ForeWord Reviews

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Light Beneath Ferns

Foreword Review — Jan / Feb 2010

Diaphanous and deceptive, Light Beneath Ferns is a subtle ghost story narrated by Elizah Rayne, a critical and thoughtful fourteen-year-old girl who prefers her own dark and insightful thoughts to the prattle of her classmates. At the core of this book are relationships and mystery. Elizah’s father disappears in a fog of gambling debt-induced shame only to reappear through a window in the dead of night. Elizah’s mother and her guidance counselor join forces in an effort to better understand her, but end up in deeper darkness. Nathaniel, a boy who understands Elizah better than anyone, sometimes seems like a dream: he has puzzlingly cold skin and doesn’t leave any footprints in the snow.

Elizah and her mother move to a small house on the edge of a cemetery in an effort to escape the shame of her father’s past gambling debts. Although her new classmates find Elizah’s proximity to the cemetery eerie, she likes the quiet and the sense that the cemetery holds a secret. When she finds a human jawbone half-buried in the riverbank one autumn day, that secret is revealed bit by bit, artifact by artifact.

While Elizah’s mother and Mrs. Daytner plan her social calendar, assign her friends and a boyfriend, and worry about her seeming isolation, Elizah begins to lead a double life centered around Nathaniel. He is a compellingly quiet boy who spends his days walking around the cemetery and floating on the river in an elegant, old-fashioned boat. When she can’t spend time with Nathaniel, she begins to get involved with her mother’s new friends, who explore the secrets of the supernatural during their parties. Slowly at first, and then in a torrent, information about the cemetery and the town’s past begins to appear and weave together. Elizah must put together all of these fragments, keep her pesky classmates and fake boyfriend at bay, and decipher how she feels about her father’s disappearance, her mother’s new boyfriend, and her own infatuation with a boy that is literally half-there.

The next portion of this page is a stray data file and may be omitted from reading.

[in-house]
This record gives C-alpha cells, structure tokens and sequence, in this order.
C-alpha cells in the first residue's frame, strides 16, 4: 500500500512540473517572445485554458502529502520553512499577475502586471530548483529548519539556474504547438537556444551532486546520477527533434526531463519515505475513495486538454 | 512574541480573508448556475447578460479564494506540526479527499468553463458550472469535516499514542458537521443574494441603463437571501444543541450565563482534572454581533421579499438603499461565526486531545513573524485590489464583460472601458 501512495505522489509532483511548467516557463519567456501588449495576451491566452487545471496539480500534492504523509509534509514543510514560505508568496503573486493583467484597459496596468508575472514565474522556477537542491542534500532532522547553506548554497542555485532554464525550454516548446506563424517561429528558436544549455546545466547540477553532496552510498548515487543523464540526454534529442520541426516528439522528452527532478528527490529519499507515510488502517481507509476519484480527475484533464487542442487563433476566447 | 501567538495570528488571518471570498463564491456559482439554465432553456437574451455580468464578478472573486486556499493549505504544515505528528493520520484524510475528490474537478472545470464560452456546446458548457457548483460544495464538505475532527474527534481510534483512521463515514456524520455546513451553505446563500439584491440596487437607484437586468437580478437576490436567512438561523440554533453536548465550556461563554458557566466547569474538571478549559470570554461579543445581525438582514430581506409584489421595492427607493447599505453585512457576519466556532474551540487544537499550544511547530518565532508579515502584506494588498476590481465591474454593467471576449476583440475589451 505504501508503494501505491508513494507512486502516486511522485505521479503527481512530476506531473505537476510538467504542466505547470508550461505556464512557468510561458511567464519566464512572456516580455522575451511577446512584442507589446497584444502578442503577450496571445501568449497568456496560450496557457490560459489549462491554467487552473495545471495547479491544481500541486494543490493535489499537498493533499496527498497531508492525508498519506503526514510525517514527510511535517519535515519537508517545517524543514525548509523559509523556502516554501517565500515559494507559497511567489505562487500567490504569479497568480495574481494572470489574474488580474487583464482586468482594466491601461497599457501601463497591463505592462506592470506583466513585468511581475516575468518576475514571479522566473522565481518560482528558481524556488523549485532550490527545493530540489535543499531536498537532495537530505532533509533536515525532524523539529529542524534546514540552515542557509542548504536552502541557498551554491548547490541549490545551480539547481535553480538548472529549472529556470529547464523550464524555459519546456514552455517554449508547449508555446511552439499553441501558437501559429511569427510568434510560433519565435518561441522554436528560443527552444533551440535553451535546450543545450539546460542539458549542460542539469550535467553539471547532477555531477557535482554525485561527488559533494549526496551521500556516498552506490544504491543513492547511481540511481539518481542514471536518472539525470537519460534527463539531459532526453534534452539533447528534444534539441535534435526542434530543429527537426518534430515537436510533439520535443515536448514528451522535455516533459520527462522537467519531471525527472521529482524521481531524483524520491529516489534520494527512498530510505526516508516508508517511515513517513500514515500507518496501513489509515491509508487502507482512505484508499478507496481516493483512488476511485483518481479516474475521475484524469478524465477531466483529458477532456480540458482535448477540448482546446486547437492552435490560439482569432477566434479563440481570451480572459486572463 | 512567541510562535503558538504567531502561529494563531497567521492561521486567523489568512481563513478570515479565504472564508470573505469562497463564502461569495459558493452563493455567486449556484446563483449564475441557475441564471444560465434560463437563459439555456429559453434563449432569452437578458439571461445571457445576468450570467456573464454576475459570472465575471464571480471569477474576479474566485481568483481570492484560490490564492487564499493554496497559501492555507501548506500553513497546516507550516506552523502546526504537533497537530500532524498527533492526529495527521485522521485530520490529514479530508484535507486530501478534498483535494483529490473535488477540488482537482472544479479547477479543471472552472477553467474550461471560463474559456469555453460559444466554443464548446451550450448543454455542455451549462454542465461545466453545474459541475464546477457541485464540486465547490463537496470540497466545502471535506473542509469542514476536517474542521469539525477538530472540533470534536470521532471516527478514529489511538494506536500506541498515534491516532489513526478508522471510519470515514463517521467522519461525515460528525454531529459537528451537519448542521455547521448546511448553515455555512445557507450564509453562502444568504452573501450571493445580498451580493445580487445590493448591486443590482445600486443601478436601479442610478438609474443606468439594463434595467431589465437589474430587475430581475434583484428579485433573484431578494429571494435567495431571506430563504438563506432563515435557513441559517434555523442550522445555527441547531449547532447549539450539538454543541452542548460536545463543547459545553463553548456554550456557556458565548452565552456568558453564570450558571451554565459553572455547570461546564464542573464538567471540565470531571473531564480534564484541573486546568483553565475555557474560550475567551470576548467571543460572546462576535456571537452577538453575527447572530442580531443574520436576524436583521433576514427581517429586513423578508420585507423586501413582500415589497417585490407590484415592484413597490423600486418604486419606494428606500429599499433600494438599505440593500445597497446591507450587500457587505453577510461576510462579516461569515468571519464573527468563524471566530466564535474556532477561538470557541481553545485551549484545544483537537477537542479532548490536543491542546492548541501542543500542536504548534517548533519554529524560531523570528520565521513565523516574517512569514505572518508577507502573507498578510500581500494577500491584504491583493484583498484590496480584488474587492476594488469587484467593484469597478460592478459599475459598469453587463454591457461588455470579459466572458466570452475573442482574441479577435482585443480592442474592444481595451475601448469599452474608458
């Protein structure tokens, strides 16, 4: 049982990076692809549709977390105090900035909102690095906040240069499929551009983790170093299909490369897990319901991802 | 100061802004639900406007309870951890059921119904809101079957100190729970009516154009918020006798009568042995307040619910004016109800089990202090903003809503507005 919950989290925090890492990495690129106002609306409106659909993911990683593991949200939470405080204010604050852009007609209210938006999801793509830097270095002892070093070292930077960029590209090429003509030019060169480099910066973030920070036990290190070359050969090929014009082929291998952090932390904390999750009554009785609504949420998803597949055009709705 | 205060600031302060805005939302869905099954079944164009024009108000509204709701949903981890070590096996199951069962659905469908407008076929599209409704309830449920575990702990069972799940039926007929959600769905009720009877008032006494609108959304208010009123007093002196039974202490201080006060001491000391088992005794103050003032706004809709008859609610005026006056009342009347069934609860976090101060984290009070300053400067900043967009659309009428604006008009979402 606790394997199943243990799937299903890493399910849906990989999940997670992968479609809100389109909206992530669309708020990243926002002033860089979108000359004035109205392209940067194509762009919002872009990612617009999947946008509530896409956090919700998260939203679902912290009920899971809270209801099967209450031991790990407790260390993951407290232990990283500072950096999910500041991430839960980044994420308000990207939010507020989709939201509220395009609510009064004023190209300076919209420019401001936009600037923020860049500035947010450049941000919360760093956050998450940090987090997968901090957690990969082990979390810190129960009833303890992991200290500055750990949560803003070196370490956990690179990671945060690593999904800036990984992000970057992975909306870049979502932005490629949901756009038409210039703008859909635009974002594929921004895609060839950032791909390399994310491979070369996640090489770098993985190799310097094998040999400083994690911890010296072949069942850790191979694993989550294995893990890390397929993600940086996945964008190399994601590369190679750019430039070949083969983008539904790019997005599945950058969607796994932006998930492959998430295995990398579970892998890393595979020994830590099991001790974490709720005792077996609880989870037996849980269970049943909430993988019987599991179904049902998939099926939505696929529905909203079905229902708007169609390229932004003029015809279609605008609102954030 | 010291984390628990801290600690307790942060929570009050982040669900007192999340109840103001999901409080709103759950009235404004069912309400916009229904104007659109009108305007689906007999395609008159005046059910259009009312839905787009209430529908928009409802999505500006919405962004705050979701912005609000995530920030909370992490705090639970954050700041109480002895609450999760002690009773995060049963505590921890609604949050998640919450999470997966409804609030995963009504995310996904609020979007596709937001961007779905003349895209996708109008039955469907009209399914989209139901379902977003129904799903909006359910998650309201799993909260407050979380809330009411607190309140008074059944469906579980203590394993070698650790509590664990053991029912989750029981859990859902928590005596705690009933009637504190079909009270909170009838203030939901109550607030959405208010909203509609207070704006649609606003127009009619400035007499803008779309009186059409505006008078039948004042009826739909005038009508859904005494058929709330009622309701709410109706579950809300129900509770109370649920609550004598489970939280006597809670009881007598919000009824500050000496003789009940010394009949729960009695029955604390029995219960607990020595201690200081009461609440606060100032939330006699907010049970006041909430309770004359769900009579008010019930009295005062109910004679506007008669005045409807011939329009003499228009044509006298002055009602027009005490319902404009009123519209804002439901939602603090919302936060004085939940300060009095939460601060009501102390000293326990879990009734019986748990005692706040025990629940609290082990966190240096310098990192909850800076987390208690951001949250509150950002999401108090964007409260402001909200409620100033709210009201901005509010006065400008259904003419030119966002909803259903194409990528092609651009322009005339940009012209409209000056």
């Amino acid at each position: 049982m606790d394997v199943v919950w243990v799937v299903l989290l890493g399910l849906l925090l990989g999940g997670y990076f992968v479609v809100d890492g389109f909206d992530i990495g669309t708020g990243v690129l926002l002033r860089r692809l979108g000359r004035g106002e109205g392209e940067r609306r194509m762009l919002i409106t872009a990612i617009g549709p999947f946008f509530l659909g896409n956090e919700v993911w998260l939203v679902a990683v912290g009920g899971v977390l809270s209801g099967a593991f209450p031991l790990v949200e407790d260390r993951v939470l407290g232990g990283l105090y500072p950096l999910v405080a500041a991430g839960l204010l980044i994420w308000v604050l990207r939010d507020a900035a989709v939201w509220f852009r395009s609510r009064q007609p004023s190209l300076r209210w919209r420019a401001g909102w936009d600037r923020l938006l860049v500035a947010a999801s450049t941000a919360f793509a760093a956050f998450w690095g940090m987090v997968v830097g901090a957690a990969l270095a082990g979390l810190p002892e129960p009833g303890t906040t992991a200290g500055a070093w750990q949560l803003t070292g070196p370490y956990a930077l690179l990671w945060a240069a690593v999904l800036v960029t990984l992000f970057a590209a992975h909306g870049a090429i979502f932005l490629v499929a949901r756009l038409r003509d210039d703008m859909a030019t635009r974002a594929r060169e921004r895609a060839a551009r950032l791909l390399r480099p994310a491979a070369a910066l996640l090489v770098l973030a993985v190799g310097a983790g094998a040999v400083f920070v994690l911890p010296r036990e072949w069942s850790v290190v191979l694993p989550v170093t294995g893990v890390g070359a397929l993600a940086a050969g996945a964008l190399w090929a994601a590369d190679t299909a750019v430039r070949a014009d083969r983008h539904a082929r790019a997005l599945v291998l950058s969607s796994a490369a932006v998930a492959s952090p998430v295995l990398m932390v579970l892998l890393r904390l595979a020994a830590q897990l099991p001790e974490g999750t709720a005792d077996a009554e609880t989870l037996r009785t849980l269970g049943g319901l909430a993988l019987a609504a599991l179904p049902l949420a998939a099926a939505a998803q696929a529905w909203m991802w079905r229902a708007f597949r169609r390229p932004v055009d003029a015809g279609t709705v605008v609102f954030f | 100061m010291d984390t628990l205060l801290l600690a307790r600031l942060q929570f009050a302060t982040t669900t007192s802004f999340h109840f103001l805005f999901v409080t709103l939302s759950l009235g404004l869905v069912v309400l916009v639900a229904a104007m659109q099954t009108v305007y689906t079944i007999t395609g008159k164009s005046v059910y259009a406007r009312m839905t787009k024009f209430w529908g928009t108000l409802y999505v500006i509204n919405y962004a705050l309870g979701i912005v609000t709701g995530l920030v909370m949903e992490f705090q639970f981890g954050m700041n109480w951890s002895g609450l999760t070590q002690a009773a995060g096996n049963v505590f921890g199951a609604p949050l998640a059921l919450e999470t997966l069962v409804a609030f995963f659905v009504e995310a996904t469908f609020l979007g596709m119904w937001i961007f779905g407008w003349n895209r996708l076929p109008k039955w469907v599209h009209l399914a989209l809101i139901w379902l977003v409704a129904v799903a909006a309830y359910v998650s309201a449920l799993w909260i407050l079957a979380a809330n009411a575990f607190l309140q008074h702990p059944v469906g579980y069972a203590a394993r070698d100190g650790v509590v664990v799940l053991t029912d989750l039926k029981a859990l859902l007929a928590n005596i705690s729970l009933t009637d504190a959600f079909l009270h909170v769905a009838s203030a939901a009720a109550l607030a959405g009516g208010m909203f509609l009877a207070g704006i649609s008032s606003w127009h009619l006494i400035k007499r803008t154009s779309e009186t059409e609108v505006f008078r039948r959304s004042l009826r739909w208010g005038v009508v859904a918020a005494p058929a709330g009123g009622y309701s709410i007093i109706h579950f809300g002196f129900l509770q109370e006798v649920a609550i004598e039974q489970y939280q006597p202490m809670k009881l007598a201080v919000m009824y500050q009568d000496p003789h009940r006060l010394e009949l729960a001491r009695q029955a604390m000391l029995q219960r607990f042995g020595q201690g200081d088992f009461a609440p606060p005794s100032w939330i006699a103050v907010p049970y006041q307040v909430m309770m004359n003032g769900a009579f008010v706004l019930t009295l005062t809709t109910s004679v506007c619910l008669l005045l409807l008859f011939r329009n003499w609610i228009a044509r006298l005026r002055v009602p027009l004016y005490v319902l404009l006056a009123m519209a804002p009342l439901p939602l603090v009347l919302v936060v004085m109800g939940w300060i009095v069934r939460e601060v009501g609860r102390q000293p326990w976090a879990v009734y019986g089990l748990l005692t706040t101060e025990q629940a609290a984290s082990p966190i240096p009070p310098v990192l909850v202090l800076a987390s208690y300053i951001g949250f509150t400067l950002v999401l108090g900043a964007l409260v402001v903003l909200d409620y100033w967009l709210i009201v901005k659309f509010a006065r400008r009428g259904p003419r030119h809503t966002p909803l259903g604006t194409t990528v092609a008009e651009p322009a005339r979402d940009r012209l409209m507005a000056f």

Spollen keeps readers in a fog for the majority of this novel, pulling them along with tidbits and clues, but the story is really driven by Elizah’s unique and piquant personality. The prose is slippery and creates a spectacularly suspenseful atmosphere that would easily buoy the reader through to the riddle’s end, but Elizah’s strange observations and wise but tongue-in-cheek musings are what will make young adult readers relate to this novel. There is a lot to be learned from Elizah’s story about love, death, time, relationships, and how they all blend together in a silvery whirl of mystery.

Elise Nagy